Among the Ten Commandments, the fourth commandment remains the most controversial, misinterpreted and misapplied. It has been a source of conflict among evangelical Christians. Because of this, some Christians wish it was not part of the Ten Commandments. Others wish they could make some modifications to it so as to make it easier to obey. Still others wish it was completely obliterated from the pages of Scripture.

Despite the human confusion that reigns around the fourth commandment, it proffers the greatest fulfilment and blessing to those who obey it. God mind on this commandment is as simple as the commandment itself: “Remember the Sabbath day by keeping it holy.” There is no ambiguity about that! We must, therefore, apply ourselves to its correct interpretation and practice, as God would desire us to.

The institution of the Sabbath

  1. God appointed the Sabbath at creation

In Genesis 2:1-3, it is clear that the appointment of the Sabbath took place at creation. God, having made all things in six days, rested on the seventh day. God then blessed the seventh day and sanctified it, i.e. made it holy. It is worth noting here, therefore, that the Sabbath as a creation ordinance was instituted before the Mosaic law was given. The law, given on Mount Sinai, was a mere repetition of what was already given at creation and observed under the Patriarchs. Therefore, everyone is under obligation to keep it, because it was appointed to serve creation and not just Israel.

  1. God appointed the Sabbath by his own example

Sabbath keeping is to be patterned after the example of God himself. The Bible says, “And on the seventh day God ended His work which He had done, and rested on the seventh day from all His work which He had done” (Genesis 2:2). “For in six days the Lord made the heavens and the earth, the sea, and all that is in them, and rested on the seventh day. Therefore the Lord blessed the Sabbath day and hallowed it” (Exodus 20:11). It is clear from the two texts that God sets forth an abiding example on how all human beings ought to conduct themselves in light of the Sabbath commandment. We are to work for six days, and then rest on the seventh day. Therefore it is not up to human beings to devise what and how they should go about with the observance of this command. The example set by God remains the standard for all human beings to imitate.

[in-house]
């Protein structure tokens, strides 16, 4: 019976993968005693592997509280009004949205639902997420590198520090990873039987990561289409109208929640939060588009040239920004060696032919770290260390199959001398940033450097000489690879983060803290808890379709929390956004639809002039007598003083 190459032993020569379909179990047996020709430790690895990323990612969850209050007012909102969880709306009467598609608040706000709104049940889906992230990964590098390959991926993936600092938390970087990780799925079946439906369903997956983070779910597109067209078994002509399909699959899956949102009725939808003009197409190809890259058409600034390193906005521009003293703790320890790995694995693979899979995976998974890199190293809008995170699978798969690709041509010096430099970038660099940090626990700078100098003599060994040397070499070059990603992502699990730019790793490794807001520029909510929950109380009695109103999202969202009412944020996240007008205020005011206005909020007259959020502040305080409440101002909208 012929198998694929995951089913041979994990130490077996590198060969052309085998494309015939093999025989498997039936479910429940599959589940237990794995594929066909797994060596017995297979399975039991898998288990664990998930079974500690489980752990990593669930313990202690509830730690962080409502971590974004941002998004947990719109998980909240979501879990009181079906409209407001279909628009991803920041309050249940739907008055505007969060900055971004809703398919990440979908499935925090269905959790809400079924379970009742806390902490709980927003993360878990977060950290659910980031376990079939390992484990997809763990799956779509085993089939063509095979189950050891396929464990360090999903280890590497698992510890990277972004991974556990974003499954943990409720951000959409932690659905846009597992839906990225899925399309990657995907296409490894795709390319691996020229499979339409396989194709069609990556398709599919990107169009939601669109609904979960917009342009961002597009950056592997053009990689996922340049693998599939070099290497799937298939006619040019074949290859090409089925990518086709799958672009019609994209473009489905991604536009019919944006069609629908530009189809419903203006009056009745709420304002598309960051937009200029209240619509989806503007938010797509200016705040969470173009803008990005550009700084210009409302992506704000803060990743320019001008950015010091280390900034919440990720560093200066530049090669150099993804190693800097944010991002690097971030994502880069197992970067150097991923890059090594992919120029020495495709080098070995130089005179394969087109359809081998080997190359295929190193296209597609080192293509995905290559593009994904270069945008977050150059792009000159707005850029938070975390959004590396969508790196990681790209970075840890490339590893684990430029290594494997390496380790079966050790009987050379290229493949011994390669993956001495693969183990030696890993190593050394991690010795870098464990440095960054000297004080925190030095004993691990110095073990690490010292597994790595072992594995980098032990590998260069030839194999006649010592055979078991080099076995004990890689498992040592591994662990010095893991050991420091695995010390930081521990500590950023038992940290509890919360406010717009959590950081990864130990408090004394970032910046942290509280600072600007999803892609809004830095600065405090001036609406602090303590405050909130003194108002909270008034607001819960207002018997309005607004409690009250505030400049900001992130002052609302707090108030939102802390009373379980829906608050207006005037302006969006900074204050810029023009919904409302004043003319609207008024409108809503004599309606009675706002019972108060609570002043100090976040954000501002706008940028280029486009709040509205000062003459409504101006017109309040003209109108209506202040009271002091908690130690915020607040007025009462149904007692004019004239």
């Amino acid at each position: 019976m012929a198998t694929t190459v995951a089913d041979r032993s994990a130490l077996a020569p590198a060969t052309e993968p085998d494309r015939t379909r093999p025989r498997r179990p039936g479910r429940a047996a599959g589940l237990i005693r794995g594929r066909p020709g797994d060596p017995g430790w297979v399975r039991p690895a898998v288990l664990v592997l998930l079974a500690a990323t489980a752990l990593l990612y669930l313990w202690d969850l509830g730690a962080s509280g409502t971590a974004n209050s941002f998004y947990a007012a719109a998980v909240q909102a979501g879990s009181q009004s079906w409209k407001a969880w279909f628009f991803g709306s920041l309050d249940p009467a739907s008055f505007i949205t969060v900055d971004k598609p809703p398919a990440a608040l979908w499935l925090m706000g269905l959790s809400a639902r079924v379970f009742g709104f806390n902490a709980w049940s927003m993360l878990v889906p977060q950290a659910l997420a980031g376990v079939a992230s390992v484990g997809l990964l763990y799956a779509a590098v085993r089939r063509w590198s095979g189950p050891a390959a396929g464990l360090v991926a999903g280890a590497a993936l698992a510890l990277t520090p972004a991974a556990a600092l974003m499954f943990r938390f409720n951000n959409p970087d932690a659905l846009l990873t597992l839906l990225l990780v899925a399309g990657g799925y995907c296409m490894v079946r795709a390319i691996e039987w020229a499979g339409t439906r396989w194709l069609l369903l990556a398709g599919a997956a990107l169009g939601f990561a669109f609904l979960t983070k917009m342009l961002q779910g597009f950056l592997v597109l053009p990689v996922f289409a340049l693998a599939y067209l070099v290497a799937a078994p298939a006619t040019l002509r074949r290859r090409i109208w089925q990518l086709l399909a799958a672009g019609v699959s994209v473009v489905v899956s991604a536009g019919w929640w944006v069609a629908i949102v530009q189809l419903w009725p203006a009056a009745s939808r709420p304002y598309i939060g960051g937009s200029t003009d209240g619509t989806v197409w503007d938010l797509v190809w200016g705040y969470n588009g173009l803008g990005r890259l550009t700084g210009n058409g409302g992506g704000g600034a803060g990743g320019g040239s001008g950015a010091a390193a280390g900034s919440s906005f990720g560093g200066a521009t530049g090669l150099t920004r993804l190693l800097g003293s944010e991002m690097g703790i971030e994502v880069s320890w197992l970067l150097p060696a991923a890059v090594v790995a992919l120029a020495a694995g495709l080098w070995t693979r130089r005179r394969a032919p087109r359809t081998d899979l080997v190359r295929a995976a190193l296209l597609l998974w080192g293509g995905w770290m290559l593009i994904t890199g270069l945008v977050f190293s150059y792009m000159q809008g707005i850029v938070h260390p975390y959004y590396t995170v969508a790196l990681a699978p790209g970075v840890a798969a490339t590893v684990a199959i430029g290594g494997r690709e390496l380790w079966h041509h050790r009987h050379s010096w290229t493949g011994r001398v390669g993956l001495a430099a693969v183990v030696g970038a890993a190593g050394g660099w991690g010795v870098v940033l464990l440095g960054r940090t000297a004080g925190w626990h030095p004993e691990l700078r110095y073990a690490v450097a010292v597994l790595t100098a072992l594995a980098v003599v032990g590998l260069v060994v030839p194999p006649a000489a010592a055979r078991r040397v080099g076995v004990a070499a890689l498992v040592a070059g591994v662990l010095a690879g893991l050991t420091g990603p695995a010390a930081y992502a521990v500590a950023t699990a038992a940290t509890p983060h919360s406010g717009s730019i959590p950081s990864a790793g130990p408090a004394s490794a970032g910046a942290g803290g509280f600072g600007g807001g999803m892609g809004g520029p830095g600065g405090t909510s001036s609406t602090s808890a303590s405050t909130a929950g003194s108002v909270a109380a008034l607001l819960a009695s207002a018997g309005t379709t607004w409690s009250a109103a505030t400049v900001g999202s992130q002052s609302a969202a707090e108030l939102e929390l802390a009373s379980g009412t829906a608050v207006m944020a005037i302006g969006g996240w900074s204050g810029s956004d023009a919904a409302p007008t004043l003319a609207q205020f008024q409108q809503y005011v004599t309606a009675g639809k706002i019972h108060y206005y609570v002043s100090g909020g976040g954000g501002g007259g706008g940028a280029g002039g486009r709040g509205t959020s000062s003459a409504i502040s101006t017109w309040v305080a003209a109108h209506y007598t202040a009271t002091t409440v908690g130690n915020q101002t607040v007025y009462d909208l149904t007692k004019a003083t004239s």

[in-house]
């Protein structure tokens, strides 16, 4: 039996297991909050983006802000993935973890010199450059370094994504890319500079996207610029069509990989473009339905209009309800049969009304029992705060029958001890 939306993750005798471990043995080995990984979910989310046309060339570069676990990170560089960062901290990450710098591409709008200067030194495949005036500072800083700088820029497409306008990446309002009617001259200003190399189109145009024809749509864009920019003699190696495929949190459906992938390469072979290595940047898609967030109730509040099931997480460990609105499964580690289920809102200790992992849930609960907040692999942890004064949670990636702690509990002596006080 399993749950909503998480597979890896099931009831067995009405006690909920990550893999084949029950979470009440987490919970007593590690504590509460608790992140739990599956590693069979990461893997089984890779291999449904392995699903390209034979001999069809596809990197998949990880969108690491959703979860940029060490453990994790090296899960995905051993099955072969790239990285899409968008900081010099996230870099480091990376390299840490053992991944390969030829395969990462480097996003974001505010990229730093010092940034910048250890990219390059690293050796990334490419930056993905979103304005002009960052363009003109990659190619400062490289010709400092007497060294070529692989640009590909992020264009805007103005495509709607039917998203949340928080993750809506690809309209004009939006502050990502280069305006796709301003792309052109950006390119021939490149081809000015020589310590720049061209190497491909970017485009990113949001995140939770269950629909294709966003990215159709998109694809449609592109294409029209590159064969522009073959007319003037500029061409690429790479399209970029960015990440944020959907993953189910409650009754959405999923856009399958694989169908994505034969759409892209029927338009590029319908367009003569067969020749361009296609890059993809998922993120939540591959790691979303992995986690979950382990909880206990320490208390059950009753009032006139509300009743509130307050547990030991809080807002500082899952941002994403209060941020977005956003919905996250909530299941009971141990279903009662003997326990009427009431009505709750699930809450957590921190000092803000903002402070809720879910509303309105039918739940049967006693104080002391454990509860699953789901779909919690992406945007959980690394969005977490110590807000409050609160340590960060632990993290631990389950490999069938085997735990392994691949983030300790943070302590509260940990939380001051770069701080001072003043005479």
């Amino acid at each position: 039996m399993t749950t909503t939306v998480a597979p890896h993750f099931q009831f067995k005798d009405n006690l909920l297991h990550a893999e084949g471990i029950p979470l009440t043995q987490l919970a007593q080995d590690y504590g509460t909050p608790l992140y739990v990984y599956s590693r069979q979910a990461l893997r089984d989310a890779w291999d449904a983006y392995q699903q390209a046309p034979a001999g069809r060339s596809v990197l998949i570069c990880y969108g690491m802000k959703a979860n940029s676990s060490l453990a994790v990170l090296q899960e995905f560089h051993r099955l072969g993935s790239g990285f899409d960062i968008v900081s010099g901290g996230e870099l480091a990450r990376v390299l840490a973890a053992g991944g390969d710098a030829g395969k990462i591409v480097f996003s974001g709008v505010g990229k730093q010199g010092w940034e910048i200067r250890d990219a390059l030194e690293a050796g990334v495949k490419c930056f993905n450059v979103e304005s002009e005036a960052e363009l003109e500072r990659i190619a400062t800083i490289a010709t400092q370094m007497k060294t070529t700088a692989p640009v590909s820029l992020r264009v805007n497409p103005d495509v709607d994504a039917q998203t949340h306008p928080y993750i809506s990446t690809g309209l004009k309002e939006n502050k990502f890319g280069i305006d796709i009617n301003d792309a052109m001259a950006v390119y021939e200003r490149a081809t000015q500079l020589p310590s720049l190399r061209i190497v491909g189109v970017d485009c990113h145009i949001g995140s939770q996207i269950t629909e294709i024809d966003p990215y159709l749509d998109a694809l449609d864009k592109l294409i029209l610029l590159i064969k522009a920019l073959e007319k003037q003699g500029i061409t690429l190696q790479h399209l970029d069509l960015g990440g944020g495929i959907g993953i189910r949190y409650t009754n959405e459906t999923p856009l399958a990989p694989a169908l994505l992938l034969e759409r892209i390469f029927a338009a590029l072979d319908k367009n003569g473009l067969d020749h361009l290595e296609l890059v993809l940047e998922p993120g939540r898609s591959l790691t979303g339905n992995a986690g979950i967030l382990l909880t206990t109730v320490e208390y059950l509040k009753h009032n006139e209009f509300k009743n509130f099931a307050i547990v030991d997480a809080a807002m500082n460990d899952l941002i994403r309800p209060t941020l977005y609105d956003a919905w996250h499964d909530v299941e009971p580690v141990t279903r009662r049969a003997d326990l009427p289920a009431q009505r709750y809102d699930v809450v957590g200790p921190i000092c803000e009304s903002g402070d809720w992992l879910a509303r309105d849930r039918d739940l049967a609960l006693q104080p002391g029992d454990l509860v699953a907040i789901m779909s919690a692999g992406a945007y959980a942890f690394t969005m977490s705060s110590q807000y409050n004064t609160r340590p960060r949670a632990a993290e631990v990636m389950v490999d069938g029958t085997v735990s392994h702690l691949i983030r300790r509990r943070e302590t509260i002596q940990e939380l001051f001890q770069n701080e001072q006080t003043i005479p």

The supreme God has appointed one day out of seven to be a day for the worship of his great name. Surely, no one should be surprised that God appoints the time for his worship (Exodus 20:8-11). The Lord Jesus Christ confirms this in the New Testament. He states in no uncertain terms that the institution and regulation of the Sabbath reside in the authority of the Lord of creation. He says, “The Sabbath was made for man, and not man for the Sabbath. Therefore the Son of Man is also Lord of the Sabbath” (Mark 2:27-28). As Lord, he protects it from the abuse and distortion caused by the Pharisees. Christ, the Lord of the Sabbath, preserves it for man as it was designed from the beginning.